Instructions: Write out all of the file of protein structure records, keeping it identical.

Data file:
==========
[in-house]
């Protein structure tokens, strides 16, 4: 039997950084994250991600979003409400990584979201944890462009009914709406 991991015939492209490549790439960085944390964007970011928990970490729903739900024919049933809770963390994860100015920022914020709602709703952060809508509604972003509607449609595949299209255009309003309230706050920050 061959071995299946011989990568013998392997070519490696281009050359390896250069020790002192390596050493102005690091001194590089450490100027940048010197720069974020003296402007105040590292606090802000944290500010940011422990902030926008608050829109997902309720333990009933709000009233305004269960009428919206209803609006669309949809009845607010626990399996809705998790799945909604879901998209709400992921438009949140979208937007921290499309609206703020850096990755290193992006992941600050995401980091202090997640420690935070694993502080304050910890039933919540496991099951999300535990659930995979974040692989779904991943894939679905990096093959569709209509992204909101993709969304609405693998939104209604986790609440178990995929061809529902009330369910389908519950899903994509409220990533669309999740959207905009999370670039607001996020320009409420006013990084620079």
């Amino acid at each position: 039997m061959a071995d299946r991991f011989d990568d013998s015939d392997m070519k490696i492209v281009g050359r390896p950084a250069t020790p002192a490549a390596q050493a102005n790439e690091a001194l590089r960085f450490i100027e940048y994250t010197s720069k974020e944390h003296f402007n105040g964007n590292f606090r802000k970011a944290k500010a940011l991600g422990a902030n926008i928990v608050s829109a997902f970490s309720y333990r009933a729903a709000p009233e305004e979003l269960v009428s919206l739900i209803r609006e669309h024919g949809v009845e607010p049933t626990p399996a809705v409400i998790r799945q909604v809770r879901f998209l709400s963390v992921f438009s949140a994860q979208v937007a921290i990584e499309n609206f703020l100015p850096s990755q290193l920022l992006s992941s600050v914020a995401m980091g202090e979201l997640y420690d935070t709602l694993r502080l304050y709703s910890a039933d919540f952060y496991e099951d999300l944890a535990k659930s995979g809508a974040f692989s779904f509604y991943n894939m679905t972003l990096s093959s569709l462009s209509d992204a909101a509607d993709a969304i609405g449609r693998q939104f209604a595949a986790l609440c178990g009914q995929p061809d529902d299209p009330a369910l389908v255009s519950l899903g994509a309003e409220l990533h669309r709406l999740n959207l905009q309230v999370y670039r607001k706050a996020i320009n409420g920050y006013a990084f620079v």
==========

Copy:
[in-house]
């Protein structure tokens, strides 16, 4: 039997950084994250991600979003409400990584979201944890462009009914709406 991991015939492209490549790439960085944390964007970011928990970490729903739900024919049933809770963390994860100015920022914020709602709703952060809508509604972003509607449609595949299209255009309003309230706050920050 061959071995299946011989990568013998392997070519490696281009050359390896250069020790002192390596050493102005690091001194590089450490100027940048010197720069974020003296402007105040590292606090802000944290500010940011422990902030926008608050829109997902309720333990009933709000009233305004269960009428919206209803609006669309949809009845607010626990399996809705998790799945909604879901998209709400992921438009949140979208937007921290499309609206703020850096990755290193992006992941600050995401980091202090997640420690935070694993502080304050910890039933919540496991099951999300535990659930995979974040692989779904991943894939679905990096093959569709209509992204909101993709969304609405693998939104209604986790609440178990995929061809529902009330369910389908519950899903994509409220990533669309999740959207905009999370670039607001996020320009409420006013990084620079």
């Amino acid at each position: 039997m061959a071995d299946r991991f011989d990568d013998s015939d392997m070519k490696i492209v281009g050359r390896p950084a250069t020790p002192a490549a390596q050493a102005n790439e690091a001194l590089r960085f450490i100027e940048y994250t010197s720069k974020e944390h003296f402007n105040g964007n590292f606090r802000k970011a944290k500010a940011l991600g422990a902030n926008i928990v608050s829109a997902f970490s309720y333990r009933a729903a709000p009233e305004e979003l269960v009428s919206l739900i209803r609006e669309h024919g949809v009845e607010p049933t626990p399996a809705v409400i998790r799945q909604v809770r879901f998209l709400s963390v992921f438009s949140a994860q979208v937007a921290i990584e499309n609206f703020l100015p850096s990755q290193l920022l992006s992941s600050v914020a995401m980091g202090e979201l997640y420690d935070t709602l694993r502080l304050y709703s910890a039933d919540f952060y496991e099951d999300l944890a535990k659930s995979g809508a974040f692989s779904f509604y991943n894939m679905t972003l990096s093959s569709l462009s209509d992204a909101a509607d993709a969304i609405g449609r693998q939104f209604a595949a986790l609440c178990g009914q995929p061809d529902d299209p009330a369910l389908v255009s519950l899903g994509a309003e409220l990533h669309r709406l999740n959207l905009q309230v999370y670039r607001k706050a996020i320009n409420g920050y006013a990084f620079v």